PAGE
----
Continued From Part I

There is a myth that Kentucky distillers came to Kentucky because they fled Pennsylvania in the aftermath of the Whiskey Rebellion. It is true that leaders of the rebellion fled Pennsylvania, but they did not stop in Kentucky where the Federal Marshals could still arrest them. They fled to Spanish territory, usually around New Orleans. Those distillers who were in no danger of being arrested had no reason to pack up their belongings and come to Kentucky to start over with their distilling business. The tax was also enforced in Kentucky and the fleeing distillers would have had to purchase land once they got to the State. 

Kentucky had plenty of distilleries making whiskey at the time of the rebellion. They too refused to pay the tax for the same reasons I mentioned in the previous blog. Kentuckians were not as violent in their protest as the people in Pennsylvania, but a few tax collectors were assaulted. The big difference in Kentucky and Pennsylvania was the Federal government response to the rebellion in Kentucky.

The Federal government knew that they could not march an army into Kentucky to put down a rebellion. The Kentucky frontier was much more remote than western Pennsylvania and the federals could not supply an invasion army in the region. The army could not count on necessary local support because of sympathy for the rebellion. The government was also afraid that if they tried to do so, the people in Kentucky would turn to Spain and ask to join Spanish territory. After all, Kentuckians looked toward Spanish territory for trade and economic growth. Trade down the Ohio and Mississippi Rivers with New Orleans and St. Louis was more economically feasible than wagon and mule trains over the mountains. Pushing Kentucky toward Spain for support would lead to an international crisis and maybe a long war.

Instead, the Federal government made a decision to downplay the rebellion in Kentucky and to handle the matter in the courts. The government also appointed a very sympathetic judge in the region who would have jurisdiction over the cases – Judge Harry Innes was also a distiller. Unfortunately most of the records from this era of history were destroyed in the 1937 flood of the Ohio River. However, the University of Kentucky Archives has one of Judge Innes’ case books. This book includes many of the cases he presided over dealing with the refusal to pay the whiskey tax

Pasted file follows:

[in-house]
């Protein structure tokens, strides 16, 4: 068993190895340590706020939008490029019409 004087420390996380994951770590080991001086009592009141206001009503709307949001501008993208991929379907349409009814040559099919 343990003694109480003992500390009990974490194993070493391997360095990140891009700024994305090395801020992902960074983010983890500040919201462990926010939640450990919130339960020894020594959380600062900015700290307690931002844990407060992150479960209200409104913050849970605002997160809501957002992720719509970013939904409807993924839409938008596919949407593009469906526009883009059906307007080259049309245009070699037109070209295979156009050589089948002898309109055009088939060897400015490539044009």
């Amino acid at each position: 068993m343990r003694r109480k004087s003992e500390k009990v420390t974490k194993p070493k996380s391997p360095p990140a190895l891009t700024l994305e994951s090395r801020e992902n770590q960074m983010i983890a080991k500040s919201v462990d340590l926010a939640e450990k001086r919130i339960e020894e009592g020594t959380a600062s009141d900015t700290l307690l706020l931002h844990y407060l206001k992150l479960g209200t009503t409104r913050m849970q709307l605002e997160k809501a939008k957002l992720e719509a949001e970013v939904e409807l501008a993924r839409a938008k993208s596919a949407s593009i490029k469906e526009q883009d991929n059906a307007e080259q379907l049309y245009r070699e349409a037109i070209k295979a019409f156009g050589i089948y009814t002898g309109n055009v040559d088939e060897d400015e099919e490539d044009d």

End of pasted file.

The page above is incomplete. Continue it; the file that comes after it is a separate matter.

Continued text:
There are many prominent distillers of the time in this book including Elijah Craig. Judge Innes’ method was that he tied the cases up in court for several years – decades even. When the person had the hard currency to pay the taxes, he did so without penalty or interest. The lack of hard currency was the main reason people refused to pay the tax. If they could have paid in whiskey, they would have grumbled about it, but paid the tax.

The Whiskey Rebellion in Kentucky did not cause people to flee their homes and land. Distillers continued to make their whiskey. Indeed many went on to pay their taxes and get the proper permit to distill. The Filson Historical Society has several of these permits including ones from Evan Williams and Daniel Weller, William LaRue Weller’s grandfather. 

The Whiskey Rebellion was America’s first constitutional crisis. Through taxation, Alexander Hamilton had hoped to create larger, industrial-scale distilleries instead of smaller farmer-distilleries, but that failed to happen. It would take over 50 years and the improvements in technology such as steam power and column stills to create huge distilleries making large amounts of whiskey in a day. Farmer-distillers held on and there were plenty of legal farmer-distillers up until the beginning of prohibition, but it became less and less profitable for such small distilleries over those years. Most of the small distilleries were for making fruit brandy as their main cash source. The Whiskey Rebellion did show the nation that this government would enforce its laws and could raise money to pay its debts. It was a very important time in American history.

Photos from the archives of Michael Veach and courtesy of Rosemary Miller